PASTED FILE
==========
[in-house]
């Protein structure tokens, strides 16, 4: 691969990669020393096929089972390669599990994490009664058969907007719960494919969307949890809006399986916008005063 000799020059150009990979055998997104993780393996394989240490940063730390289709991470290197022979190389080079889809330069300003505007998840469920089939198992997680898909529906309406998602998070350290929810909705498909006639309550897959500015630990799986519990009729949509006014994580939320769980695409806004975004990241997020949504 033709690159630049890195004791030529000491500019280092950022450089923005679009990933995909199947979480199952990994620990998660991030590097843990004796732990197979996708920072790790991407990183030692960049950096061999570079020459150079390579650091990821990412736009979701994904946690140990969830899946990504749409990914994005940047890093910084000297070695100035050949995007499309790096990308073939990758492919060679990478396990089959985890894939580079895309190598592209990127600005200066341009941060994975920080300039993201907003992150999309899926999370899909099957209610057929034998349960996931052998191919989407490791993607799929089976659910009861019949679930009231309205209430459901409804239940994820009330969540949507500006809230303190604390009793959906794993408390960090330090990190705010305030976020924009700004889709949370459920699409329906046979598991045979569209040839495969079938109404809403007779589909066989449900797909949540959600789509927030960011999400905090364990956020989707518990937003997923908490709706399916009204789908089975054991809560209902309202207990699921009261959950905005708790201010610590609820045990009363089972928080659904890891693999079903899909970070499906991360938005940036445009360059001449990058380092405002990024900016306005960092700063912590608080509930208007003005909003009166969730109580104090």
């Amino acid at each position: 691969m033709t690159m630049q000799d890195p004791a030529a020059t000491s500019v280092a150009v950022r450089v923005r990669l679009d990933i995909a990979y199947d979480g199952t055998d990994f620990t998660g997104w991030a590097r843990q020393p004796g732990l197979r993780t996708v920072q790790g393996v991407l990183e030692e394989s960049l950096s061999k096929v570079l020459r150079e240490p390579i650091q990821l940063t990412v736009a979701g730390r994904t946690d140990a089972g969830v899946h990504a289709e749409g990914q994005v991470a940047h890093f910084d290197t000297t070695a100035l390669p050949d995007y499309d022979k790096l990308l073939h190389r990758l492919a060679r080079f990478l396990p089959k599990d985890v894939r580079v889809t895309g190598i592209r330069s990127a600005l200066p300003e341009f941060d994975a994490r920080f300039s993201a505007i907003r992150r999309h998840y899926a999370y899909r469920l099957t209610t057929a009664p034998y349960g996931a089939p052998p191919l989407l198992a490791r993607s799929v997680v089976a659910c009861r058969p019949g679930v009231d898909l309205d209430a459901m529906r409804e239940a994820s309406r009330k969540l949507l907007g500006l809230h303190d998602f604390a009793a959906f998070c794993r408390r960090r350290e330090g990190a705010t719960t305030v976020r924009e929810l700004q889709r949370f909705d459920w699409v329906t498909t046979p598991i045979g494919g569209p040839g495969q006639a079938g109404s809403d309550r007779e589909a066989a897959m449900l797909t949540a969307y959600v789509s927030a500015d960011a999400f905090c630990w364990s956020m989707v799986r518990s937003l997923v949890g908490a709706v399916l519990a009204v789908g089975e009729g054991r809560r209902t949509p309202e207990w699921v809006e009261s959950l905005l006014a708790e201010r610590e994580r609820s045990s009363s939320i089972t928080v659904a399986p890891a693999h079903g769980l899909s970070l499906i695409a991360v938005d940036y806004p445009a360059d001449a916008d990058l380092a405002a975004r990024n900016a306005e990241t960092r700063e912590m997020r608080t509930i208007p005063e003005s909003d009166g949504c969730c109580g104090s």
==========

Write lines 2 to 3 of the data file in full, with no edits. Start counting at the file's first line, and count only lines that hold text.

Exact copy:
């Protein structure tokens, strides 16, 4: 691969990669020393096929089972390669599990994490009664058969907007719960494919969307949890809006399986916008005063 000799020059150009990979055998997104993780393996394989240490940063730390289709991470290197022979190389080079889809330069300003505007998840469920089939198992997680898909529906309406998602998070350290929810909705498909006639309550897959500015630990799986519990009729949509006014994580939320769980695409806004975004990241997020949504 033709690159630049890195004791030529000491500019280092950022450089923005679009990933995909199947979480199952990994620990998660991030590097843990004796732990197979996708920072790790991407990183030692960049950096061999570079020459150079390579650091990821990412736009979701994904946690140990969830899946990504749409990914994005940047890093910084000297070695100035050949995007499309790096990308073939990758492919060679990478396990089959985890894939580079895309190598592209990127600005200066341009941060994975920080300039993201907003992150999309899926999370899909099957209610057929034998349960996931052998191919989407490791993607799929089976659910009861019949679930009231309205209430459901409804239940994820009330969540949507500006809230303190604390009793959906794993408390960090330090990190705010305030976020924009700004889709949370459920699409329906046979598991045979569209040839495969079938109404809403007779589909066989449900797909949540959600789509927030960011999400905090364990956020989707518990937003997923908490709706399916009204789908089975054991809560209902309202207990699921009261959950905005708790201010610590609820045990009363089972928080659904890891693999079903899909970070499906991360938005940036445009360059001449990058380092405002990024900016306005960092700063912590608080509930208007003005909003009166969730109580104090």
């Amino acid at each position: 691969m033709t690159m630049q000799d890195p004791a030529a020059t000491s500019v280092a150009v950022r450089v923005r990669l679009d990933i995909a990979y199947d979480g199952t055998d990994f620990t998660g997104w991030a590097r843990q020393p004796g732990l197979r993780t996708v920072q790790g393996v991407l990183e030692e394989s960049l950096s061999k096929v570079l020459r150079e240490p390579i650091q990821l940063t990412v736009a979701g730390r994904t946690d140990a089972g969830v899946h990504a289709e749409g990914q994005v991470a940047h890093f910084d290197t000297t070695a100035l390669p050949d995007y499309d022979k790096l990308l073939h190389r990758l492919a060679r080079f990478l396990p089959k599990d985890v894939r580079v889809t895309g190598i592209r330069s990127a600005l200066p300003e341009f941060d994975a994490r920080f300039s993201a505007i907003r992150r999309h998840y899926a999370y899909r469920l099957t209610t057929a009664p034998y349960g996931a089939p052998p191919l989407l198992a490791r993607s799929v997680v089976a659910c009861r058969p019949g679930v009231d898909l309205d209430a459901m529906r409804e239940a994820s309406r009330k969540l949507l907007g500006l809230h303190d998602f604390a009793a959906f998070c794993r408390r960090r350290e330090g990190a705010t719960t305030v976020r924009e929810l700004q889709r949370f909705d459920w699409v329906t498909t046979p598991i045979g494919g569209p040839g495969q006639a079938g109404s809403d309550r007779e589909a066989a897959m449900l797909t949540a969307y959600v789509s927030a500015d960011a999400f905090c630990w364990s956020m989707v799986r518990s937003l997923v949890g908490a709706v399916l519990a009204v789908g089975e009729g054991r809560r209902t949509p309202e207990w699921v809006e009261s959950l905005l006014a708790e201010r610590e994580r609820s045990s009363s939320i089972t928080v659904a399986p890891a693999h079903g769980l899909s970070l499906i695409a991360v938005d940036y806004p445009a360059d001449a916008d990058l380092a405002a975004r990024n900016a306005e990241t960092r700063e912590m997020r608080t509930i208007p005063e003005s909003d009166g949504c969730c109580g104090s």